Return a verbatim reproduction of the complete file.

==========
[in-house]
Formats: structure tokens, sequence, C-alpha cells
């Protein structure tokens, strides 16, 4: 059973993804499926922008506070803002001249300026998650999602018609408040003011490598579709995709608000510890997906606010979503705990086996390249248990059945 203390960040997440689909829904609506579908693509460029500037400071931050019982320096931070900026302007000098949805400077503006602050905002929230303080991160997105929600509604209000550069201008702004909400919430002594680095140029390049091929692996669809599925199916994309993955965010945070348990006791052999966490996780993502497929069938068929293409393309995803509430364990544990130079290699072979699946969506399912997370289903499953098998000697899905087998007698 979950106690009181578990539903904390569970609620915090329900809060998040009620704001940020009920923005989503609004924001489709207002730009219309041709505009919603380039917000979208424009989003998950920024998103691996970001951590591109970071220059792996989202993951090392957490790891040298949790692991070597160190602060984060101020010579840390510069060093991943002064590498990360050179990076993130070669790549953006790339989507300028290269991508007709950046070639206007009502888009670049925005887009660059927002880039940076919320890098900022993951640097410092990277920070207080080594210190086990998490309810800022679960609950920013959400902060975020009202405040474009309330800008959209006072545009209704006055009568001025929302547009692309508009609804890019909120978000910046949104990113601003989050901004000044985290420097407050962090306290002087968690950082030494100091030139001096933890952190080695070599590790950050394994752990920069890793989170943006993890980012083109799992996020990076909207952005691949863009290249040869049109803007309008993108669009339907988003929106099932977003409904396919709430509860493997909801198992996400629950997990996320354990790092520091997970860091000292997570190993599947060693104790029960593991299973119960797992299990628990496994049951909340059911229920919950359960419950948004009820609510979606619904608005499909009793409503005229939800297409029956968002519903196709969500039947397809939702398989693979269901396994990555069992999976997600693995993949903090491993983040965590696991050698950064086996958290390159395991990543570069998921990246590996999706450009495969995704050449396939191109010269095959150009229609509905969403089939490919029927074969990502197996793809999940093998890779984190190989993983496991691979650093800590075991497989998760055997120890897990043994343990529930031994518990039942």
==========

[in-house]
Formats: structure tokens, sequence, C-alpha cells
């Protein structure tokens, strides 16, 4: 059973993804499926922008506070803002001249300026998650999602018609408040003011490598579709995709608000510890997906606010979503705990086996390249248990059945 203390960040997440689909829904609506579908693509460029500037400071931050019982320096931070900026302007000098949805400077503006602050905002929230303080991160997105929600509604209000550069201008702004909400919430002594680095140029390049091929692996669809599925199916994309993955965010945070348990006791052999966490996780993502497929069938068929293409393309995803509430364990544990130079290699072979699946969506399912997370289903499953098998000697899905087998007698 979950106690009181578990539903904390569970609620915090329900809060998040009620704001940020009920923005989503609004924001489709207002730009219309041709505009919603380039917000979208424009989003998950920024998103691996970001951590591109970071220059792996989202993951090392957490790891040298949790692991070597160190602060984060101020010579840390510069060093991943002064590498990360050179990076993130070669790549953006790339989507300028290269991508007709950046070639206007009502888009670049925005887009660059927002880039940076919320890098900022993951640097410092990277920070207080080594210190086990998490309810800022679960609950920013959400902060975020009202405040474009309330800008959209006072545009209704006055009568001025929302547009692309508009609804890019909120978000910046949104990113601003989050901004000044985290420097407050962090306290002087968690950082030494100091030139001096933890952190080695070599590790950050394994752990920069890793989170943006993890980012083109799992996020990076909207952005691949863009290249040869049109803007309008993108669009339907988003929106099932977003409904396919709430509860493997909801198992996400629950997990996320354990790092520091997970860091000292997570190993599947060693104790029960593991299973119960797992299990628990496994049951909340059911229920919950359960419950948004009820609510979606619904608005499909009793409503005229939800297409029956968002519903196709969500039947397809939702398989693979269901396994990555069992999976997600693995993949903090491993983040965590696991050698950064086996958290390159395991990543570069998921990246590996999706450009495969995704050449396939191109010269095959150009229609509905969403089939490919029927074969990502197996793809999940093998890779984190190989993983496991691979650093800590075991497989998760055997120890897990043994343990529930031994518990039942």